Walking into Riverside County’s historic courthouse on her first day, newly appointed California Superior Court Judge Sunshine Sykes got some jarring news: Her seat was being challenged. • “It was very unusual,” says Judge Raquel Marquez, a colleague at the court. “I called Sunshine as soon as I heard. Everyone in the courthouse knew about the challenge and I wanted her to know too.” • It was a dramatic start to a new career on the bench. “My challenger was saying that I was appointed only because I was Native and that the casino tribes were behind my appointment. He dismissed the work I had done for the community and my legal career. So, there was racism in the challenge,” says Sykes, JD ’01 (BA ’97). “Typically, a judge is challenged on her record. But I didn’t have a record yet.”
But Sykes took it in stride. She had dealt with worse.
The daughter of a Navajo mother, Sykes was born on the Navajo Nation Reservation in Tuba City, Arizona, spending most of her early years there and in the border town of Gallup, New Mexico. Her parents divorced when she was young and her mother sometimes struggled to make ends meet while raising her. Though it wasn’t poverty that stood out to Sykes as much as the sting of prejudice.
“Gallup was a kind of hard town with lots of alcoholism and racism. We were pretty poor and didn’t have a car, so we walked a lot and I remember people calling us names and being mean because we were Native,” she recalls.
Life with her mother contrasted starkly with visits to her father— the difference sowing the seeds for her career in law.
“I would go visit my father, who’s non-Native, in big cities—L.A., Chicago, New York—and I started to see how, depending on who you were and how you looked, people treated you differently. When I was with him, it was with respect and dignity,” she says. “I was very young, maybe in third grade, but could see that juxtaposition, the unfairness, and I wanted to do something about it.”
Appointed by Governor Jerry Brown in 2013 to the California Superior Court, Sykes is the first Native American ever to sit on the Riverside court—bringing experience and diversity to the bench. And she’s fulfilling that early ambition to do something about fairness and justice in the world, one case at a time.
Sykes’ career in law began when she was an undergraduate at Stanford. She interned at California Indian Legal Services in Oakland, California, and then began her legal studies at Stanford Law—where she thrived in a less competitive, more cooperative, learning environment. “It wasn’t cutthroat—everyone was helping everyone else to succeed,” she says. “And when I had my daughter during my third year, so many students stepped up to help me and take notes for me—the administration helped too. I don’t know how I would have done it without them.”
During law school, Skykes studied Indian Law and Juvenile Law and took the East Palo Alto Law Clinic, where she worked with domestic violence victims. She also continued her work at California Indian Legal Services and interned with DNA People’s Legal Services in Tuba City, Arizona. After law school, she built her expertise in the field as a staff attorney and Equal Justice Works fellow at the California Indian Legal Services and then as a contract attorney on the Juvenile Defense Panel. She and her family made Riverside their home, and she served as a deputy county counsel at Riverside County Office of County Counsel from 2005 to 2013.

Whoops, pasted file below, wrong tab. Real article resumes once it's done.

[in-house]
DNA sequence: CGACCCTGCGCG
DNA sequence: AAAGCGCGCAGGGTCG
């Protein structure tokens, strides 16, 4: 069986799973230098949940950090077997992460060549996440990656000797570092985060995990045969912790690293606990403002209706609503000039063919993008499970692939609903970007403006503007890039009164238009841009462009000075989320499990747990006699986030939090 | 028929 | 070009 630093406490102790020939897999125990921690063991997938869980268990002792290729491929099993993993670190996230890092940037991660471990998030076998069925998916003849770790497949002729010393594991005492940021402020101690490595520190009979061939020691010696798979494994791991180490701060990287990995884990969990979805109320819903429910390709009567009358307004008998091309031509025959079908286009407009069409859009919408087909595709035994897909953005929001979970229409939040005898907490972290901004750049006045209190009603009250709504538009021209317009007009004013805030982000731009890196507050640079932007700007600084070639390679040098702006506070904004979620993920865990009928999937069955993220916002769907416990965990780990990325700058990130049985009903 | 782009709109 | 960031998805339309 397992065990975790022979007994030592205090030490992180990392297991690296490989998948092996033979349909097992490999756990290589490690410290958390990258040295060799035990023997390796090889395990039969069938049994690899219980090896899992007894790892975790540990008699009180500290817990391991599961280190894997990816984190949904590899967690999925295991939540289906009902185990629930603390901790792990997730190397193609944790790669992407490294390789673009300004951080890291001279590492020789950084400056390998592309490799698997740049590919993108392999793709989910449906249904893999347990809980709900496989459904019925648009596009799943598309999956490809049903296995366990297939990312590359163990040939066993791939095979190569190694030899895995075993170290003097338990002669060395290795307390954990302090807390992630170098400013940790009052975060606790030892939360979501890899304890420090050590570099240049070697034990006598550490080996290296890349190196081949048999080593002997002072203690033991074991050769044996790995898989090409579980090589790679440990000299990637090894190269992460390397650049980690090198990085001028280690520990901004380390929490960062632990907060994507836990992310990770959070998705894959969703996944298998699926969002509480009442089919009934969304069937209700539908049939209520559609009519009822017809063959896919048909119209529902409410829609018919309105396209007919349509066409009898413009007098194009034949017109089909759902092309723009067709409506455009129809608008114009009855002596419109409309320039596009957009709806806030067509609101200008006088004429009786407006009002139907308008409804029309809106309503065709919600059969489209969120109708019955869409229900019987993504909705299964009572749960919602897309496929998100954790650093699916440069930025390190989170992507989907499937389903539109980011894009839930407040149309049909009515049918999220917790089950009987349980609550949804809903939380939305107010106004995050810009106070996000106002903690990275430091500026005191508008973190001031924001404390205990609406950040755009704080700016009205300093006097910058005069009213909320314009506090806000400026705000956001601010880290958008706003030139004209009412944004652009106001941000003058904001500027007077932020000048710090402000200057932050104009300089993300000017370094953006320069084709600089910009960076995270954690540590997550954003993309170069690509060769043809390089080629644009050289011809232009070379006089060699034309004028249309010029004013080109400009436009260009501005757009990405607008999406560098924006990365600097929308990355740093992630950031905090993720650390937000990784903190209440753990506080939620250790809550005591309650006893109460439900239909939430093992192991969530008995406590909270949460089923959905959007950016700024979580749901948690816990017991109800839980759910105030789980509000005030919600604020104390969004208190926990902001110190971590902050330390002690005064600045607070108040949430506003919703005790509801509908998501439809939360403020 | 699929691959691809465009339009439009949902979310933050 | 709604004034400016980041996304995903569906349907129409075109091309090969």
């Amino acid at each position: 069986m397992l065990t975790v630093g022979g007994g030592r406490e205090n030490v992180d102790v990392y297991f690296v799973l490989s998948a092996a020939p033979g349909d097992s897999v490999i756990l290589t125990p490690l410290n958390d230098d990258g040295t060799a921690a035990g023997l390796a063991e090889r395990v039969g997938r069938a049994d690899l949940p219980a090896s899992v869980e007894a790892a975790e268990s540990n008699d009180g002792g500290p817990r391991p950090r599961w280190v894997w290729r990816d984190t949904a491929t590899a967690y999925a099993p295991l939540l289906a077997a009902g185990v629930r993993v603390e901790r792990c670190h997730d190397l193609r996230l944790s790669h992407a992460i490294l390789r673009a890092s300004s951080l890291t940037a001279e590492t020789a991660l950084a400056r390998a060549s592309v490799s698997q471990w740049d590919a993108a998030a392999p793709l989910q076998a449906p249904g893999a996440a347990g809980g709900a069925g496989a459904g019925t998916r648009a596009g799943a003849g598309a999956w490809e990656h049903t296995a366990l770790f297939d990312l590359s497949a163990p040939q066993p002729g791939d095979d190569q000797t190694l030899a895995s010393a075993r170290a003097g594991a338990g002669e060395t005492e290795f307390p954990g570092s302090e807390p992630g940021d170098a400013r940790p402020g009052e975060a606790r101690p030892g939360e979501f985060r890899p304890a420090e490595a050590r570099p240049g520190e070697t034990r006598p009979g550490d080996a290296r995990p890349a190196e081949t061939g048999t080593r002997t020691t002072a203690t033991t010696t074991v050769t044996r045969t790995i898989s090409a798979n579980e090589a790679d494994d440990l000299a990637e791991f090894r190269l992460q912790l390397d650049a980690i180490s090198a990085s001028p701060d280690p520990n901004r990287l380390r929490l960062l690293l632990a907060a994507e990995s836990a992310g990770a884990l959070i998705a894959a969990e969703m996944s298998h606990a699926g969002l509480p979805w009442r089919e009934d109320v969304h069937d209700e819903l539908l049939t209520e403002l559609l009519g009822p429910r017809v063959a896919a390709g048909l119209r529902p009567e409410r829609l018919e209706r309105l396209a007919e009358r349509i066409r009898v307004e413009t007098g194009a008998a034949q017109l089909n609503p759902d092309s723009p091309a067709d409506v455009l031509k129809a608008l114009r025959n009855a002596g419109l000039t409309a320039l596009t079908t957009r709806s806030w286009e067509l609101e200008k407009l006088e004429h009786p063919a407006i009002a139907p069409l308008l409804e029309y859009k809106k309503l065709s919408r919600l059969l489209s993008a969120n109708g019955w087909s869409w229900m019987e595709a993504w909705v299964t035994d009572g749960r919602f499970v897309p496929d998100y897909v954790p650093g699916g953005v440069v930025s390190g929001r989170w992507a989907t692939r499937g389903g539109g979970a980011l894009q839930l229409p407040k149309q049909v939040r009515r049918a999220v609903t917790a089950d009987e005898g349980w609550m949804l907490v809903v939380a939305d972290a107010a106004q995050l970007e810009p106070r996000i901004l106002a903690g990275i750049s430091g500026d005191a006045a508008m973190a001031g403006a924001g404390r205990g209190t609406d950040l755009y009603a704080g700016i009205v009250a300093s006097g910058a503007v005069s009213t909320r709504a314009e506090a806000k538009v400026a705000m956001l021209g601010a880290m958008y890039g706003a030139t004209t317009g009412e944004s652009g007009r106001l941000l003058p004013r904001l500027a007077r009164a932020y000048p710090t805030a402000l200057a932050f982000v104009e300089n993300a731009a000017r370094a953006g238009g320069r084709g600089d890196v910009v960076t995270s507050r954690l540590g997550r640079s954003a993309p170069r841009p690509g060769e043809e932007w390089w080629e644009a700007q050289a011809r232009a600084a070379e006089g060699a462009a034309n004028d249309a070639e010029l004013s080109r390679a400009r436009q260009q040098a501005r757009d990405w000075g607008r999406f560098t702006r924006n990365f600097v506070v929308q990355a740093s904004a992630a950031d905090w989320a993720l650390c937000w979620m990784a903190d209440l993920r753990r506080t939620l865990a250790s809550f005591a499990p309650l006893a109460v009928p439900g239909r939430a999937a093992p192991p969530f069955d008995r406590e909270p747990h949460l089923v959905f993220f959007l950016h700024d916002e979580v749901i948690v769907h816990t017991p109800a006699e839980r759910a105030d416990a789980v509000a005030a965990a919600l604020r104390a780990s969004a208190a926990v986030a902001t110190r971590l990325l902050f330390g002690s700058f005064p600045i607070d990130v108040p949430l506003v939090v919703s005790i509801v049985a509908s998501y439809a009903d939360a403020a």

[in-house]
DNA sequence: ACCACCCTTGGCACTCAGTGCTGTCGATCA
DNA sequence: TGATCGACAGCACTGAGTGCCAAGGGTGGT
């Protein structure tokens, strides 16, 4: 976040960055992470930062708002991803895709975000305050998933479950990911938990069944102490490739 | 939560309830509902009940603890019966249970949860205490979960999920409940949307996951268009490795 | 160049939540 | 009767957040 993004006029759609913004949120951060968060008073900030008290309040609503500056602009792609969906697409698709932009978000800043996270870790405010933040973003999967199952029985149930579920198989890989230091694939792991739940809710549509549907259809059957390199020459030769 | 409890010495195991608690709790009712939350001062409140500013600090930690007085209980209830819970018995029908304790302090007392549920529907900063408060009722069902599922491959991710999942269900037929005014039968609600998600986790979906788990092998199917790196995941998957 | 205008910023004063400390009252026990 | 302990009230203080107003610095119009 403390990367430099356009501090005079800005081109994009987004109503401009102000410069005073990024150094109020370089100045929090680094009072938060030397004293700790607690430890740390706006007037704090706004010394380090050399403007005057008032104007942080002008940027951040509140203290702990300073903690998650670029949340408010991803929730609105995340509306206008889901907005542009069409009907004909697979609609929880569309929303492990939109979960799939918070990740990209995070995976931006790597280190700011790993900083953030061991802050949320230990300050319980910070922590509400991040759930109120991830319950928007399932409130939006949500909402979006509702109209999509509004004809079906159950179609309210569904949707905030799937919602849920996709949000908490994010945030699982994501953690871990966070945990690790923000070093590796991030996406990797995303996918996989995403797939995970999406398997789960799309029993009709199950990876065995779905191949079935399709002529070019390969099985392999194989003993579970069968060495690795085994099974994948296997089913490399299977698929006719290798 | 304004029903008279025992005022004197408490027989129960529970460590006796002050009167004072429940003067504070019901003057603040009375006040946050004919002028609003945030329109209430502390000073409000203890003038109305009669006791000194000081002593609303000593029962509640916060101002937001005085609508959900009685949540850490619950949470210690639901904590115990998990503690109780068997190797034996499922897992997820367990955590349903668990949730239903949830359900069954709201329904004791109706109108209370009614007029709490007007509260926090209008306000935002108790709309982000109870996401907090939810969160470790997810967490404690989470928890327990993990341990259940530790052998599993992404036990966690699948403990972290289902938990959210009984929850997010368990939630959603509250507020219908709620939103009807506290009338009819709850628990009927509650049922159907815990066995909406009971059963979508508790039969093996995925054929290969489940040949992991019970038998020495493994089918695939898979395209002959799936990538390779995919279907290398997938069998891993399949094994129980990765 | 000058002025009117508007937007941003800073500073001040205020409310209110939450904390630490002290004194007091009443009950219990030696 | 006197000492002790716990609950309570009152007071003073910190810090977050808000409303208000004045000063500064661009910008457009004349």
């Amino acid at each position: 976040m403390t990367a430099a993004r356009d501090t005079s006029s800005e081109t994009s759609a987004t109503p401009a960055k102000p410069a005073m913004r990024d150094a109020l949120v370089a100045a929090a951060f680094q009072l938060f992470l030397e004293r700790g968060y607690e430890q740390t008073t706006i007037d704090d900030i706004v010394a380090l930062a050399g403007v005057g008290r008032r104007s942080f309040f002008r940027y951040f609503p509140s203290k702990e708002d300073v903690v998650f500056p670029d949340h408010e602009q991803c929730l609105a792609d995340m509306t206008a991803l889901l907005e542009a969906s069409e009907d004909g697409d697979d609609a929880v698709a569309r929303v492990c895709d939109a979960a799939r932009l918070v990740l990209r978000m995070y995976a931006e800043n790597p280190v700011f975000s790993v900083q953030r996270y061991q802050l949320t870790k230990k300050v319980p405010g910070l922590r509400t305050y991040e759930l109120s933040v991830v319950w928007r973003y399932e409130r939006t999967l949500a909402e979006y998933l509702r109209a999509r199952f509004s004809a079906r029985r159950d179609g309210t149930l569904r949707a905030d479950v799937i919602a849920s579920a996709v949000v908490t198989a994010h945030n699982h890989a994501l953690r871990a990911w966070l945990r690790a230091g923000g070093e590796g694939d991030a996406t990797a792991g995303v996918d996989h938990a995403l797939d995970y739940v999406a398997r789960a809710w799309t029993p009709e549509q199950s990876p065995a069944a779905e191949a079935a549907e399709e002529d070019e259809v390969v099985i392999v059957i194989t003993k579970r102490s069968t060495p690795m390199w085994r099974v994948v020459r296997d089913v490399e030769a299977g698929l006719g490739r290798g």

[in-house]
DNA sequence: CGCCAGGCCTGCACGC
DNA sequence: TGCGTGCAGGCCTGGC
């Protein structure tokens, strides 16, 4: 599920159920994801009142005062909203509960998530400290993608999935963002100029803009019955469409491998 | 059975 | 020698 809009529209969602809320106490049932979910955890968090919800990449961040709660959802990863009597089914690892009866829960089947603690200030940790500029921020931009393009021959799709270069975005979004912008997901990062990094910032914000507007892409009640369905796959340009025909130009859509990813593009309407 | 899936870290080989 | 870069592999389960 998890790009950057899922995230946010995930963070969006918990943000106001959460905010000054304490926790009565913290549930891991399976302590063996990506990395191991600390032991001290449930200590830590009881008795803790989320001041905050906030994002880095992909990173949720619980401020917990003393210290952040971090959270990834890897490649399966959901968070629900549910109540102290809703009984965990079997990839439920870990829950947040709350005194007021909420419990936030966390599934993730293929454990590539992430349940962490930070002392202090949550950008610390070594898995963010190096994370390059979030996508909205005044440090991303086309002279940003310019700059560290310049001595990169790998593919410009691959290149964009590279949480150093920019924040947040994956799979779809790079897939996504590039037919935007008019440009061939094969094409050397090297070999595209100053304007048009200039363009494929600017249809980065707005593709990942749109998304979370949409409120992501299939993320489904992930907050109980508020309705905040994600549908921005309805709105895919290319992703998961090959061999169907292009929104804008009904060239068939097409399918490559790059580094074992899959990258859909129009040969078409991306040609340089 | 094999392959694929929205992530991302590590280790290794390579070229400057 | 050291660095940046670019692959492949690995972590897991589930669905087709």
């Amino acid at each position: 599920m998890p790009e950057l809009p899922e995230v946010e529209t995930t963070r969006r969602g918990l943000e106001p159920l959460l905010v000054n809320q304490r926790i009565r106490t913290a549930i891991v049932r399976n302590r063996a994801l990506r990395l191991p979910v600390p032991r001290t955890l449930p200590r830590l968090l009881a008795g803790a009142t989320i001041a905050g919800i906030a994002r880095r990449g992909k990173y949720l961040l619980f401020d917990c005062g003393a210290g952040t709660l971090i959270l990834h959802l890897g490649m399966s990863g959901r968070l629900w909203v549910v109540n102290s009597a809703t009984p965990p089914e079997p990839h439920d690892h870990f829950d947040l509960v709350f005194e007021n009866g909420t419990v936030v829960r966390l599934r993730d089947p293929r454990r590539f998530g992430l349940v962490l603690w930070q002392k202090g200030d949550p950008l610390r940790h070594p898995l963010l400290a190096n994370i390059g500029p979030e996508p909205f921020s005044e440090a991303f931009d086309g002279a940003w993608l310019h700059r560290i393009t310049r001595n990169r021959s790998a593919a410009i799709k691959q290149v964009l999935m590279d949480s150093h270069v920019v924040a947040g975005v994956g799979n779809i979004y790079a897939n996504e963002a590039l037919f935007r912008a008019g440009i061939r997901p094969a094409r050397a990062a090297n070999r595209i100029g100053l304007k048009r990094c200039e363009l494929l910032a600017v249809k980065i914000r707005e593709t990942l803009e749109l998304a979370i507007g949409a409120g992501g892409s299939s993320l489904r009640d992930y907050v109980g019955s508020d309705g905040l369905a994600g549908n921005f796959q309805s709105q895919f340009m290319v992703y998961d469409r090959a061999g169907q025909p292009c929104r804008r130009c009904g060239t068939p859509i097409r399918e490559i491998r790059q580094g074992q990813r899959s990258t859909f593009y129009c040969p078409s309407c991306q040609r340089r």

While she had her sights on the bench, she first applied to a Riverside County commissioner position.
“I saw her application and thought she’d be right for the bench,” recalls Judge Marquez. “I had never met Sunshine but I could see that she was well qualified. So, I reached out to her and asked if we could meet to discuss the judicial position that was coming up.”
The two met and immediately bonded. “It was like finding a long lost sister. We related very well,” says Marquez, who encouraged Sykes to apply for the judicial position.
Sykes also had encouragement from her favorite law professor, Michael Wald.
“I talked through the selection process with her, what factors were generally considered by the governor and his advisors, and I wrote a recommendation on her behalf because I knew her qualifications so well,” says Wald, Jackson Eli Reynolds Professor of Law, Emeritus.
Sykes submitted her application on July 4—and was appointed on December 13.
“She has a strong interest in juvenile court and child welfare. And that’s a set of interests that’s not common in people entering the judiciary and it’s very important to enhance,” says Wald.
Wald also emphasizes the importance of having someone on the bench who understands the Indian Child Welfare Act and issues as they relate to Native American children in the state. “She has been providing leadership on these issues throughout the state,” he says.